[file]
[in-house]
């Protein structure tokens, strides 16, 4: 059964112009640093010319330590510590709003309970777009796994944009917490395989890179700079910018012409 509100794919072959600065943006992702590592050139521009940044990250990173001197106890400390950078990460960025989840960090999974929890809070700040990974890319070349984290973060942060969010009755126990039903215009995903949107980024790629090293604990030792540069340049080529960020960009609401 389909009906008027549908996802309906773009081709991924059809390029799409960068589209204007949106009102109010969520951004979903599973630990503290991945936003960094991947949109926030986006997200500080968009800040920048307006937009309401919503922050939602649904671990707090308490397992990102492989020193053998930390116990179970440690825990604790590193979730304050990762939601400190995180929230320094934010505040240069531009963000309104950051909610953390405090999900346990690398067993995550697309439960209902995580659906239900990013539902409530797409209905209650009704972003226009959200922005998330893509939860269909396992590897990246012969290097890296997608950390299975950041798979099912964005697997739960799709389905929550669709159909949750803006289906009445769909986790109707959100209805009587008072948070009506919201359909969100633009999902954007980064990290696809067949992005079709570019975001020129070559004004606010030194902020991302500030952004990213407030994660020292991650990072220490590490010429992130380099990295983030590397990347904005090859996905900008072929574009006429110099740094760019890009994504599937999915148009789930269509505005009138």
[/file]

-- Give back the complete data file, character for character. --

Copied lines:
[in-house]
């Protein structure tokens, strides 16, 4: 059964112009640093010319330590510590709003309970777009796994944009917490395989890179700079910018012409 509100794919072959600065943006992702590592050139521009940044990250990173001197106890400390950078990460960025989840960090999974929890809070700040990974890319070349984290973060942060969010009755126990039903215009995903949107980024790629090293604990030792540069340049080529960020960009609401 389909009906008027549908996802309906773009081709991924059809390029799409960068589209204007949106009102109010969520951004979903599973630990503290991945936003960094991947949109926030986006997200500080968009800040920048307006937009309401919503922050939602649904671990707090308490397992990102492989020193053998930390116990179970440690825990604790590193979730304050990762939601400190995180929230320094934010505040240069531009963000309104950051909610953390405090999900346990690398067993995550697309439960209902995580659906239900990013539902409530797409209905209650009704972003226009959200922005998330893509939860269909396992590897990246012969290097890296997608950390299975950041798979099912964005697997739960799709389905929550669709159909949750803006289906009445769909986790109707959100209805009587008072948070009506919201359909969100633009999902954007980064990290696809067949992005079709570019975001020129070559004004606010030194902020991302500030952004990213407030994660020292991650990072220490590490010429992130380099990295983030590397990347904005090859996905900008072929574009006429110099740094760019890009994504599937999915148009789930269509505005009138």